An affirming story of sisterhood and second chances in the 1960s and ’70s.
When the love of Lisa Stern’s life dies in a car accident, she’s left to pick up the pieces of her shattered life. Though she’s a smart, attractive and self-possessed 20-something, without her longtime boyfriend (and one-time college professor), Mac, Lisa loses herself—and her ability to cope. The novel begins with Lisa’s journey out of Boston to Cape Cod, where she finds solace in the company of a widowed Portuguese baker. The two women’s unlikely friendship allows Lisa to begin to make sense of her loss and inspires her to open a women’s community center to help others get back on their feet. With a new plan, and her best friend from Boston, a hard-edged single mother, in tow, Lisa returns to her hometown of Albany, N.Y., and to the overbearing Jewish family she fled years earlier. Mimicking the alogical structure of grief, much of the narrative is nonlinear: scenes of Lisa and Mac’s romance, her budding friendships in college, as well as her political awakening in the early 1960s, are interspersed carefully throughout—Tramontano has quite a knack for introducing new information from the back story in order to inform the reader's understanding of what’s happening in the present. The book leans on a few clunky devices—a dead grandmother who frequently gives advice from the other side—and the writing is sometimes hokey and heavy-handed: “The ocean gleams sapphire”; rooms are “hungry for life”; and women are prone to “silently [scream] into the black night.” Tramontano’s writerly strength lies in her characters. More often than not—and there are a lot of them—characters are complicated, flawed and believable. Tramontano portrays Lisa’s troubled relationship with the architect assigned to work on the women’s center in Albany particularly adroitly, using it to reveal that Lisa’s perfect lost love might not have been so perfect after all.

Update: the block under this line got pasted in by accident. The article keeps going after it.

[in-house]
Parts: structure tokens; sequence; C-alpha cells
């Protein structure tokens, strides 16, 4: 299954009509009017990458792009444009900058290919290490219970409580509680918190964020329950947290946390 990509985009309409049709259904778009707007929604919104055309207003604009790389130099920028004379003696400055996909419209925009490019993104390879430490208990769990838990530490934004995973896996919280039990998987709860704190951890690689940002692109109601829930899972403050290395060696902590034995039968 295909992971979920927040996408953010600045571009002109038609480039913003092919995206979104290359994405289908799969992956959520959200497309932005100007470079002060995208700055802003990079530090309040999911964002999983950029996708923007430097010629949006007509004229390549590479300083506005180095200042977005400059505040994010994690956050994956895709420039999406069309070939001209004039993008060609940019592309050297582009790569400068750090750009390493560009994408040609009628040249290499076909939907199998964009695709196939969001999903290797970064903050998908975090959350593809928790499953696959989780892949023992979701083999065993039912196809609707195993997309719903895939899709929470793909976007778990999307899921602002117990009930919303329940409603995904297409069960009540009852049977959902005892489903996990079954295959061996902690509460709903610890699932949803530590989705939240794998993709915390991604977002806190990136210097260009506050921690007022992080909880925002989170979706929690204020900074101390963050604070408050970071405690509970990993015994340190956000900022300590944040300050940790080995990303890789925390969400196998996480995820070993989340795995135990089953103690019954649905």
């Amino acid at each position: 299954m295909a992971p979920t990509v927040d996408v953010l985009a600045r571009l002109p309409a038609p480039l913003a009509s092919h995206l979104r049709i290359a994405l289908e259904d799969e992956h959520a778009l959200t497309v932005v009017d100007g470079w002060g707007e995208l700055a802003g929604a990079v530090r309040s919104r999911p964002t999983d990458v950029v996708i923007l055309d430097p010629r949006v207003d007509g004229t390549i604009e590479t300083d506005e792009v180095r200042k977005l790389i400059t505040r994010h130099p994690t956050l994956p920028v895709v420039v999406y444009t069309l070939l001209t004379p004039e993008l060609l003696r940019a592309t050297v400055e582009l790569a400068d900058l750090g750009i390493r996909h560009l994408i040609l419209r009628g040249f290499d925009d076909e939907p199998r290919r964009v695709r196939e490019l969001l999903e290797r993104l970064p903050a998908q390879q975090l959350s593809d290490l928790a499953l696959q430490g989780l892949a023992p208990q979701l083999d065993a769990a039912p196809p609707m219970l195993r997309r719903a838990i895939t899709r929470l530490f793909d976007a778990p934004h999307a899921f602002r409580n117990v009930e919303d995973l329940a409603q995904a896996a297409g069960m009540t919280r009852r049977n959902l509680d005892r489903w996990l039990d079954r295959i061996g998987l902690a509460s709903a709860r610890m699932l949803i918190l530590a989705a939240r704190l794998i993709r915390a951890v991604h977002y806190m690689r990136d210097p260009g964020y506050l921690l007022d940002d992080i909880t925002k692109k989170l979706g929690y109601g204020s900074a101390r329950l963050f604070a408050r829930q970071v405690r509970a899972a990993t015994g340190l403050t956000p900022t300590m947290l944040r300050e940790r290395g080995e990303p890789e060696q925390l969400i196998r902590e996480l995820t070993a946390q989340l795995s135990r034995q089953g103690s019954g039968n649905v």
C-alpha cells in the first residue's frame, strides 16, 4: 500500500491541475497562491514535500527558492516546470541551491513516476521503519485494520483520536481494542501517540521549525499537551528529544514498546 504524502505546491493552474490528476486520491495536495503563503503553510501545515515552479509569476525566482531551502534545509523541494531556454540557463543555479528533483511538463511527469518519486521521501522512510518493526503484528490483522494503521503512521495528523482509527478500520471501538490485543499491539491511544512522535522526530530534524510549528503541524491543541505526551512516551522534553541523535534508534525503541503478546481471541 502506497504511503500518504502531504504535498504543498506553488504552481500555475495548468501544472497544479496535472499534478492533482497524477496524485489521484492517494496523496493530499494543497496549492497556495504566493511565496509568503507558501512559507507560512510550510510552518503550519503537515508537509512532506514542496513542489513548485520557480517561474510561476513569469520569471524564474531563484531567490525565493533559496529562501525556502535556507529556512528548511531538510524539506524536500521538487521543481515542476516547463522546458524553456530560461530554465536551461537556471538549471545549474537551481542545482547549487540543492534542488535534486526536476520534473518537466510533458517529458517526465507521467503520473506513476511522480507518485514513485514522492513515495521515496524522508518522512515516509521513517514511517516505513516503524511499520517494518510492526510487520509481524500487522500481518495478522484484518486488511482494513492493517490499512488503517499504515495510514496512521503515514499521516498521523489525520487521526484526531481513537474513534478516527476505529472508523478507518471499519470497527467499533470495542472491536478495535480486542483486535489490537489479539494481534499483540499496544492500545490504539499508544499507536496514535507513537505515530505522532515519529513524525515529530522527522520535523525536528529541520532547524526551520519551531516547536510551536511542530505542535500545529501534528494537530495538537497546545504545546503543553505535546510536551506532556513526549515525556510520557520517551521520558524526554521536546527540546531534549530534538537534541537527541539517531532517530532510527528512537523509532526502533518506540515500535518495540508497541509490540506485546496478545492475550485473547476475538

Suffused with the spirit of the ’60s, Tramontano’s is a warm and engaging debut.